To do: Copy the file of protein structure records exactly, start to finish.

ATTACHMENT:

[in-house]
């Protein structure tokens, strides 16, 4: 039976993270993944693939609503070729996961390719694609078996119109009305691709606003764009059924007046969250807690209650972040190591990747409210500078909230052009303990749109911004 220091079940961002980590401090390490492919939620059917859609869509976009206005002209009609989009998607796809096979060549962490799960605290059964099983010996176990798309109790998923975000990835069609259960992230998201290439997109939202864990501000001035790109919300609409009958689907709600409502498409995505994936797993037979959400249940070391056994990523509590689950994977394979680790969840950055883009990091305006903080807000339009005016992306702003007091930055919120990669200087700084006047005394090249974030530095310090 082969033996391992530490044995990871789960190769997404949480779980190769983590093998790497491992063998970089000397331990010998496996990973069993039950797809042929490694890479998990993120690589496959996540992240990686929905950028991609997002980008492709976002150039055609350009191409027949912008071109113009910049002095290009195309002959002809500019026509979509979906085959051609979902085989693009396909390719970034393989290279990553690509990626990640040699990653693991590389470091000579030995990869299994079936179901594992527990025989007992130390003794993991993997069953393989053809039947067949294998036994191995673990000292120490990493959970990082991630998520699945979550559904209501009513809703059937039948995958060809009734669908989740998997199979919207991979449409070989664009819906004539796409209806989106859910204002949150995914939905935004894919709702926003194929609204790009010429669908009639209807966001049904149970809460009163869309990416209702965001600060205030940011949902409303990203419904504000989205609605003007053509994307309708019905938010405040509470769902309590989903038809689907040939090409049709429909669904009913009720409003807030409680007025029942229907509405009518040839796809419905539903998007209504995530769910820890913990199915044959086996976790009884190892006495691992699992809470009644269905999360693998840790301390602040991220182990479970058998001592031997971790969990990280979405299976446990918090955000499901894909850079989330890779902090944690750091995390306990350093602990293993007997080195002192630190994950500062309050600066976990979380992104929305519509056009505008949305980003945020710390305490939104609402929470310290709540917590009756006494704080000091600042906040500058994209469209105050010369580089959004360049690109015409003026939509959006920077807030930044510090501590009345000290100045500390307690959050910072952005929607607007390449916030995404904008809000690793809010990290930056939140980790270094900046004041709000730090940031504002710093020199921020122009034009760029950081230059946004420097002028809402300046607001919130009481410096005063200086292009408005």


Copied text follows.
[in-house]
């Protein structure tokens, strides 16, 4: 039976993270993944693939609503070729996961390719694609078996119109009305691709606003764009059924007046969250807690209650972040190591990747409210500078909230052009303990749109911004 220091079940961002980590401090390490492919939620059917859609869509976009206005002209009609989009998607796809096979060549962490799960605290059964099983010996176990798309109790998923975000990835069609259960992230998201290439997109939202864990501000001035790109919300609409009958689907709600409502498409995505994936797993037979959400249940070391056994990523509590689950994977394979680790969840950055883009990091305006903080807000339009005016992306702003007091930055919120990669200087700084006047005394090249974030530095310090 082969033996391992530490044995990871789960190769997404949480779980190769983590093998790497491992063998970089000397331990010998496996990973069993039950797809042929490694890479998990993120690589496959996540992240990686929905950028991609997002980008492709976002150039055609350009191409027949912008071109113009910049002095290009195309002959002809500019026509979509979906085959051609979902085989693009396909390719970034393989290279990553690509990626990640040699990653693991590389470091000579030995990869299994079936179901594992527990025989007992130390003794993991993997069953393989053809039947067949294998036994191995673990000292120490990493959970990082991630998520699945979550559904209501009513809703059937039948995958060809009734669908989740998997199979919207991979449409070989664009819906004539796409209806989106859910204002949150995914939905935004894919709702926003194929609204790009010429669908009639209807966001049904149970809460009163869309990416209702965001600060205030940011949902409303990203419904504000989205609605003007053509994307309708019905938010405040509470769902309590989903038809689907040939090409049709429909669904009913009720409003807030409680007025029942229907509405009518040839796809419905539903998007209504995530769910820890913990199915044959086996976790009884190892006495691992699992809470009644269905999360693998840790301390602040991220182990479970058998001592031997971790969990990280979405299976446990918090955000499901894909850079989330890779902090944690750091995390306990350093602990293993007997080195002192630190994950500062309050600066976990979380992104929305519509056009505008949305980003945020710390305490939104609402929470310290709540917590009756006494704080000091600042906040500058994209469209105050010369580089959004360049690109015409003026939509959006920077807030930044510090501590009345000290100045500390307690959050910072952005929607607007390449916030995404904008809000690793809010990290930056939140980790270094900046004041709000730090940031504002710093020199921020122009034009760029950081230059946004420097002028809402300046607001919130009481410096005063200086292009408005």